Madeleine McCann’s parents received a letter from German prosecutors confirming that their daughter is dead but they refused to disclose ‘concrete evidence,’ insisting that more information could jeopardize the investigation into the suspect.
Hans Christian Wolters is leading the investigation into 43-year-old Christian Brueckner, the person named as the main suspect in the disappearance of Madeleine McCann.
“I sympathise with the parents but if we reveal more details to them it might jeopardise the investigation,” Wolters said. “We have concrete evidence that our suspect has killed Madeleine and this means she is dead.
“The parents have been told the German police have evidence that she is dead but we have not told them the details.”
Wolters said that Gerry and Kate McCann, whose daughter disappeared on a holiday in 2007, hadn’t replied to the letter.
“We of course really consider the fact that it is going to be very hard for the family when we tell them that we assume Madeleine is dead,” the prosecutor added. “But we can’t say why she is dead – it is more important that we are successful and we are able to get the culprit as opposed to just putting our cards on the table and telling them why we think she might be.”
“This is a murder case not a missing persons case. We have been quite clear throughout we are investigating a murder and we have the evidence for that,” he continued. “We can understand the pain of the parents – and they want relief – but it is better for them that we have a clear and successful conclusion to the case.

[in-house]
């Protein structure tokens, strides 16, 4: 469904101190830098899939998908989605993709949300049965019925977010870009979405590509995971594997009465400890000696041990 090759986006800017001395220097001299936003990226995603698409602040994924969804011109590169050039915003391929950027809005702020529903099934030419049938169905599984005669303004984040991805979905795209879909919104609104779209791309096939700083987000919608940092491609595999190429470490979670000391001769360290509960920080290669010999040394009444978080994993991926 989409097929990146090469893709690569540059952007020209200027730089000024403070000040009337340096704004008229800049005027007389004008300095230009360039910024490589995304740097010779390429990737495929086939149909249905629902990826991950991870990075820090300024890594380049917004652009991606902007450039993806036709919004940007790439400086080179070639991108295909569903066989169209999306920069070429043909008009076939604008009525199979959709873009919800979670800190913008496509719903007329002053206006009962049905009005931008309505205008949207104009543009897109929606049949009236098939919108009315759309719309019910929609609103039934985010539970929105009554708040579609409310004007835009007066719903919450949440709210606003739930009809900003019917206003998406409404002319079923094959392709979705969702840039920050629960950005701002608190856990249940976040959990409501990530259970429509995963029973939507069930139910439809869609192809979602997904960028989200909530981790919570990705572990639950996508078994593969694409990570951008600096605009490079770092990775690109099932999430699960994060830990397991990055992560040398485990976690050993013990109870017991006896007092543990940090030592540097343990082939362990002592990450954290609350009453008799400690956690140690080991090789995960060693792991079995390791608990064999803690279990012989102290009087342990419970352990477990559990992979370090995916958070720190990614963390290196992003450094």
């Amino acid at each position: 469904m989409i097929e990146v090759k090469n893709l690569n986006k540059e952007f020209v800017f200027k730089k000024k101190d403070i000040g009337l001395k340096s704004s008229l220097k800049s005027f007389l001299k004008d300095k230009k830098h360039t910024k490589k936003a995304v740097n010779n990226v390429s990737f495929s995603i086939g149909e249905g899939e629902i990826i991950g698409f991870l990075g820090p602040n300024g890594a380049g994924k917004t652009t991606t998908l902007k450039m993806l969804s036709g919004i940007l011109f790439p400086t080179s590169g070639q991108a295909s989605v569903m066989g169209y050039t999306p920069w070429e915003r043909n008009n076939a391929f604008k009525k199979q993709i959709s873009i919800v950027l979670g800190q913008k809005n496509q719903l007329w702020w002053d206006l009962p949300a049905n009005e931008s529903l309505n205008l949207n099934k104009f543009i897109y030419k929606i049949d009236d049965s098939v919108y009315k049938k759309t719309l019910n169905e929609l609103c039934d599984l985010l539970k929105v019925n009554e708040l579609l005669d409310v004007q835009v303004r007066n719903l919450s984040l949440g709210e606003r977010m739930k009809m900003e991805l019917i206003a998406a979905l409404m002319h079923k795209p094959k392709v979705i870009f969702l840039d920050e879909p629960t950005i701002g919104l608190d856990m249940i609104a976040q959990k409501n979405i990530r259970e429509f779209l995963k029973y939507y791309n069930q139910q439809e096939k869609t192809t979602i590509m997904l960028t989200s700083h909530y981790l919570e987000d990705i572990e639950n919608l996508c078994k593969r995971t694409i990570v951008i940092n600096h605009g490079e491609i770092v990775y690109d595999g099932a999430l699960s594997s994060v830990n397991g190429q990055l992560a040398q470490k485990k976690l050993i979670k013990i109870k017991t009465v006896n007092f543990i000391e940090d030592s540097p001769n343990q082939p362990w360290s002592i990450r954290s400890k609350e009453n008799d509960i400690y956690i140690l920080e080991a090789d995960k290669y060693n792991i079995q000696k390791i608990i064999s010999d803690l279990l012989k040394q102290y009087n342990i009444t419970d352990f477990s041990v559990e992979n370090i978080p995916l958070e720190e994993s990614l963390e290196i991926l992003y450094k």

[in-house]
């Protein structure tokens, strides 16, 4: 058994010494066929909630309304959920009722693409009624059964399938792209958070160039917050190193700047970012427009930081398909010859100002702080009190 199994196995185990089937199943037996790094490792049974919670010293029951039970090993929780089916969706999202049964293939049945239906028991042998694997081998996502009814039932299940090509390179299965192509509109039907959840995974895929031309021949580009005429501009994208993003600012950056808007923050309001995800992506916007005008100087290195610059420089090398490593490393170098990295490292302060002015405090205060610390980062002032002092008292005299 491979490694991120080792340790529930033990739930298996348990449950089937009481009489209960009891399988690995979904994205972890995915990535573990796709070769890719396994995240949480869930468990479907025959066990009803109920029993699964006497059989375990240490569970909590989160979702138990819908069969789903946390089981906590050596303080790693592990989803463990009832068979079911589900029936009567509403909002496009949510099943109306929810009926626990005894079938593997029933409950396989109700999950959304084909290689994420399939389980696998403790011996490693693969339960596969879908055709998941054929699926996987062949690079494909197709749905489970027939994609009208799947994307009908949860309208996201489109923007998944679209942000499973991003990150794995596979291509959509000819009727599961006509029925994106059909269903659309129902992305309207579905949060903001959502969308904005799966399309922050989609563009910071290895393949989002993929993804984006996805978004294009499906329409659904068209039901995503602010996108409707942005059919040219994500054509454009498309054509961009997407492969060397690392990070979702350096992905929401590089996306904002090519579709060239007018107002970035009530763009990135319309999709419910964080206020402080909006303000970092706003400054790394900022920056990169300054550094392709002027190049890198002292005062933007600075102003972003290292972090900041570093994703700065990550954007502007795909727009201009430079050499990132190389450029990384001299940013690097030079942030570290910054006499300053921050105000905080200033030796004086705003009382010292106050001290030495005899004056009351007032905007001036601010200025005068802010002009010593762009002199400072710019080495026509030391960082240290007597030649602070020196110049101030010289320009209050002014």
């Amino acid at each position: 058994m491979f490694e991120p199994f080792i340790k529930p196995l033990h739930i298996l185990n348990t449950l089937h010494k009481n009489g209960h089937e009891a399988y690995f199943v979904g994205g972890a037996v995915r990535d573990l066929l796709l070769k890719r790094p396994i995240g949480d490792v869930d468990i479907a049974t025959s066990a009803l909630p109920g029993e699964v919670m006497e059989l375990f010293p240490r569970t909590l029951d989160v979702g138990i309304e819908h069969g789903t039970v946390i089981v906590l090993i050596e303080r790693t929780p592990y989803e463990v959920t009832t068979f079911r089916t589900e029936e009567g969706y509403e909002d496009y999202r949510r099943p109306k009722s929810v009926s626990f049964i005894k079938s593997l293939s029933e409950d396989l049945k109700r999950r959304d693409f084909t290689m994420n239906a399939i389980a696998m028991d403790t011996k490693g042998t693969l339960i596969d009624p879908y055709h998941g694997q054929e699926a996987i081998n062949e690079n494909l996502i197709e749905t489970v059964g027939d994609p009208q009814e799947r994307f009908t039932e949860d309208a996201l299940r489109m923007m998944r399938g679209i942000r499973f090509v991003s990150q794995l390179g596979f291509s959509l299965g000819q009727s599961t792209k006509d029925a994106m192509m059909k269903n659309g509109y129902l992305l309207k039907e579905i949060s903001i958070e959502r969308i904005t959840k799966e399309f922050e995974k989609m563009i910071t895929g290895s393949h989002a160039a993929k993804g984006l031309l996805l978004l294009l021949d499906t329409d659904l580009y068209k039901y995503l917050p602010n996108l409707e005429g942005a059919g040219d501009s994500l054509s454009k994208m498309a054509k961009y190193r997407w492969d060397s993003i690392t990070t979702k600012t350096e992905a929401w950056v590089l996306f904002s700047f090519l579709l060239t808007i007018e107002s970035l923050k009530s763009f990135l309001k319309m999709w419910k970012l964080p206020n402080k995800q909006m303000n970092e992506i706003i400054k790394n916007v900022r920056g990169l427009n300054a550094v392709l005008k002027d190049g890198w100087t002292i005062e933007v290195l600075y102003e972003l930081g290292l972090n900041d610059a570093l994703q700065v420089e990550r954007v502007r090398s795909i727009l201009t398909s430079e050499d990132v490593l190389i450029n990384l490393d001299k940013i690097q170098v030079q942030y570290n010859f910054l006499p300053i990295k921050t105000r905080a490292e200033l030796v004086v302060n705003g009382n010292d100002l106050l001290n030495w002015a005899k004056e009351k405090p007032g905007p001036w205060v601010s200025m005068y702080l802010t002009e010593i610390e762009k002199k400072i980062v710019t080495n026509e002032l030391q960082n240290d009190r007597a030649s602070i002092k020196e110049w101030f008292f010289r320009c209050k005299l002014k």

“To reveal too many details too early would hamper ongoing investigations.
“In Germany we are very reserved, I am not sure how it is in the UK, we keep everything to ourselves until we press charges.”
The lawyer representing the family in Portugal, Rogerio Alves, has been putting pressure on investigators in Germany to reveal the evidence. He accused the police forced involved of ‘keeping information for themselves.’
“I want to find out if there are new leads for them to chase. I want to know what is being done. I intend to get answers on these matters this week,” he said. “I don’t know how strong the new evidence is so I don’t know what the Portuguese prosecutor is going to do.”
Mr. Alves has called on the Portuguese and Germans to ‘stop the war of words.’
“What I hope is that everybody helps to find the truth instead of hiding information, or keeping information for themselves,” he said. “This is not a competition between the police departments. We all have to go forwards to find the truth.
“Madeleine’s parents don’t want to know which police force thinks it is doing the best. They do not want a war of words.
“It is no use – this is a waste of time. All the police should be doing is trying to solve the case. I want to see full cooperation between the police forces.”
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